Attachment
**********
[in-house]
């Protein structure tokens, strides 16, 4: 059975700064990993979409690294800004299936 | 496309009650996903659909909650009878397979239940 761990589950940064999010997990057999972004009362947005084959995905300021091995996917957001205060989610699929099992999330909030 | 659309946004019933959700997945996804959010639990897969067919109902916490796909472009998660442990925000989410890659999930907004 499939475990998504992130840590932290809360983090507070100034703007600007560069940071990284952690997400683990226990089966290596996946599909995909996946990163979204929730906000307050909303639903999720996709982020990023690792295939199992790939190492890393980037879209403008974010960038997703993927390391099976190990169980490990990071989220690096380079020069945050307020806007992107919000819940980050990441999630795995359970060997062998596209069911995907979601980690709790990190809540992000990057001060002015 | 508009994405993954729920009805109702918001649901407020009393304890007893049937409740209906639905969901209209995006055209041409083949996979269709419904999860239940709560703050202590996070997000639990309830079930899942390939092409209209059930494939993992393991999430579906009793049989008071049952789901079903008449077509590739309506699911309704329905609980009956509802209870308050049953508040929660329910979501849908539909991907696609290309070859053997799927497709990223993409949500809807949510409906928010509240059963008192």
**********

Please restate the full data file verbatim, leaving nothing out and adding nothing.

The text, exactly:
[in-house]
């Protein structure tokens, strides 16, 4: 059975700064990993979409690294800004299936 | 496309009650996903659909909650009878397979239940 761990589950940064999010997990057999972004009362947005084959995905300021091995996917957001205060989610699929099992999330909030 | 659309946004019933959700997945996804959010639990897969067919109902916490796909472009998660442990925000989410890659999930907004 499939475990998504992130840590932290809360983090507070100034703007600007560069940071990284952690997400683990226990089966290596996946599909995909996946990163979204929730906000307050909303639903999720996709982020990023690792295939199992790939190492890393980037879209403008974010960038997703993927390391099976190990169980490990990071989220690096380079020069945050307020806007992107919000819940980050990441999630795995359970060997062998596209069911995907979601980690709790990190809540992000990057001060002015 | 508009994405993954729920009805109702918001649901407020009393304890007893049937409740209906639905969901209209995006055209041409083949996979269709419904999860239940709560703050202590996070997000639990309830079930899942390939092409209209059930494939993992393991999430579906009793049989008071049952789901079903008449077509590739309506699911309704329905609980009956509802209870308050049953508040929660329910979501849908539909991907696609290309070859053997799927497709990223993409949500809807949510409906928010509240059963008192």